VR, HDR and IP were the three technologies that hit the media mainstream in 2016. They all have a future, but what kind of future?
It’s much easier to sum up a year in a paragraph if that year had a particular identifying characteristic, and that’s been easy recently. The world of film and television acquisition has frequently had a single “next big thing” for several years running—lately it’s been stereoscopic 3D. Many of us didn’t really like the idea. Stereoscopic video was always motivated far more by the commercial need for there to be a next big thing than by any widespread viewer demand for it. Of course, commercial needs haven’t gone away, and neither has 3D, but progress has at least diversified. This year, depending on our predilections for acronyms, has been big for VR, HDR and IP.
Perspective on Virtual Reality
YouTube 360° allows users to experience virtual reality content on a conventional monitor by panning a virtual camera around with a mouse. The image is from the Planet Earth II episode “Mountains.”
It’s a matter of opinion as to whether virtual reality is being deployed to create a market or to satisfy one. Consumer interest stems principally from the Oculus crowdfunding project, suggesting at least some support from real-world buyers, although recent political meddling by newly rich Oculus VR founder Palmer Luckey has drawn disapproving glances. Also, while the grassroots support suggested by the original Kickstarter success is enviable, VR is, like stereo 3D, undoubtedly a rerun. The roots of it go back to the middle of the 20th century, although current approaches stem visibly from the headsets of the late 1980s. VR also has at least as many ways to provoke nausea as 3D, and several more besides.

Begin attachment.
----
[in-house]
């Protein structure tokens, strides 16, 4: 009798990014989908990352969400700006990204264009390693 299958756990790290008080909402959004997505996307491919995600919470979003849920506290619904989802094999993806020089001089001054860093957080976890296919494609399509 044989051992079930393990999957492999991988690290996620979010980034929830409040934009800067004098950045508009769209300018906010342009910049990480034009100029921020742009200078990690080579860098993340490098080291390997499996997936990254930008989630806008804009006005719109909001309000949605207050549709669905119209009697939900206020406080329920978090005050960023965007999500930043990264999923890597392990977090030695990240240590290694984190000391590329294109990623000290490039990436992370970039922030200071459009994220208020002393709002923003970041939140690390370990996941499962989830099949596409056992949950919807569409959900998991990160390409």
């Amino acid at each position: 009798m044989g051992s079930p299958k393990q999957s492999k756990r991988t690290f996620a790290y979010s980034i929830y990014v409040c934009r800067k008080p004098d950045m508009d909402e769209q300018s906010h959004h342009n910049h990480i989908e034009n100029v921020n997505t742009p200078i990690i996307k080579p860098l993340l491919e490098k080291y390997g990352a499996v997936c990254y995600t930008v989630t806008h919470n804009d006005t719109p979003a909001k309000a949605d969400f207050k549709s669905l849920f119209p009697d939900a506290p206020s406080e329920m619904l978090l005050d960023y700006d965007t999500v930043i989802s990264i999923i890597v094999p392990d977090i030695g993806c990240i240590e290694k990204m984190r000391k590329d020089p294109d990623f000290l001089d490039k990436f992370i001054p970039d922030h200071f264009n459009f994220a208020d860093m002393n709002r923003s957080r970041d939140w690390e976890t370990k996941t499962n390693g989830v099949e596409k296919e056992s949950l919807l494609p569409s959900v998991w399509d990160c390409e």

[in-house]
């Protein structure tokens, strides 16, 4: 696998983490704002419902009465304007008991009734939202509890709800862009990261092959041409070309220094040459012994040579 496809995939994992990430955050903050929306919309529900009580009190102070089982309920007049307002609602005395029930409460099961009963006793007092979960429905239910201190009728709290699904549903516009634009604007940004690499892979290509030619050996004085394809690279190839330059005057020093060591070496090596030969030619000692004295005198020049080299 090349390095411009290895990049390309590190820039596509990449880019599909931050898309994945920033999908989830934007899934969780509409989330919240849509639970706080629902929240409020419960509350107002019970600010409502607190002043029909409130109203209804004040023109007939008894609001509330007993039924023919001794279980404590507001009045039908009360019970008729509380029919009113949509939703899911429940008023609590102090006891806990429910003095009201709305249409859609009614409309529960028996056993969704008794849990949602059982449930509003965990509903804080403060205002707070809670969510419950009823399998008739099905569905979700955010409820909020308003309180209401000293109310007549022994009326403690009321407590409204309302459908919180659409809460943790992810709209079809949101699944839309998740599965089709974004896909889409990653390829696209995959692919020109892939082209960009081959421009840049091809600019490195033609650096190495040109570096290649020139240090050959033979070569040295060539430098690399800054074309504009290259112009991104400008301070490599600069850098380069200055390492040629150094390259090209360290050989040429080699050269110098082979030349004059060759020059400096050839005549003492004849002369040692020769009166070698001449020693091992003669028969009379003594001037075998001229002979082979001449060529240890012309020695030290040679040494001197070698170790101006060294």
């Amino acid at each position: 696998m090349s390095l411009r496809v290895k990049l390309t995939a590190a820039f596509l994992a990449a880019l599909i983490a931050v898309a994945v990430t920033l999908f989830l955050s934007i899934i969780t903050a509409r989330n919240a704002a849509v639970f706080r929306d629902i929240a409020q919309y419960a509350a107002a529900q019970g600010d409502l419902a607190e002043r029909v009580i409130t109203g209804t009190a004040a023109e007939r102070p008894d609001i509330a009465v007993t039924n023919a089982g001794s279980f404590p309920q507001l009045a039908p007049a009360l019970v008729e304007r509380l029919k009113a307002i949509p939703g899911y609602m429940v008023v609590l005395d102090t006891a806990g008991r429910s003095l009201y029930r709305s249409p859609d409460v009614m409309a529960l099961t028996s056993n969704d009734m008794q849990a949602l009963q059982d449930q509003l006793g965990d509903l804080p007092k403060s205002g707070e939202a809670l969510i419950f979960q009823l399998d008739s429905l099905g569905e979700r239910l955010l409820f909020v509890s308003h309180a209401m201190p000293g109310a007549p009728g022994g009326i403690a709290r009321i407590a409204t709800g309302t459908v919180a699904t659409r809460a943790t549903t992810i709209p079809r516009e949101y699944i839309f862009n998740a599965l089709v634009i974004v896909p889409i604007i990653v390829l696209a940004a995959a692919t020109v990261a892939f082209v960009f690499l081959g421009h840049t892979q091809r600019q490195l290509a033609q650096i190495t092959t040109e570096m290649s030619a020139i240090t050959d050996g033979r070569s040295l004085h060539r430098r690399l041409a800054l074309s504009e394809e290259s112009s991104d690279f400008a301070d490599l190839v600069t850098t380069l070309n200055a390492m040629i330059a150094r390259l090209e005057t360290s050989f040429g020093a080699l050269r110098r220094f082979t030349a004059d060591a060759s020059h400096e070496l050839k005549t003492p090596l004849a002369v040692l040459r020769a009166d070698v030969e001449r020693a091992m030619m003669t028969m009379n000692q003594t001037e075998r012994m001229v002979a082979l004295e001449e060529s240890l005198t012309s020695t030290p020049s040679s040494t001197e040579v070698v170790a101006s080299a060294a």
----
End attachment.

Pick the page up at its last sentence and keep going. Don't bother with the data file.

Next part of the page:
These are technical problems, and probably solvable ones. Efforts to reduce the lag between detected head motion and displayed view motion is part of that. Perhaps most crucially, miniature displays designed for smartphones and tablets have made it possible to increase the viewable resolution from a sub-HD picture that was horribly inadequate to a slightly-beyond-HD picture that’s only slightly inadequate. If there’s an application for 8K pictures, VR is it. It takes a lot of pixels to realize VR’s goal of filling the complete human field of view with imagery.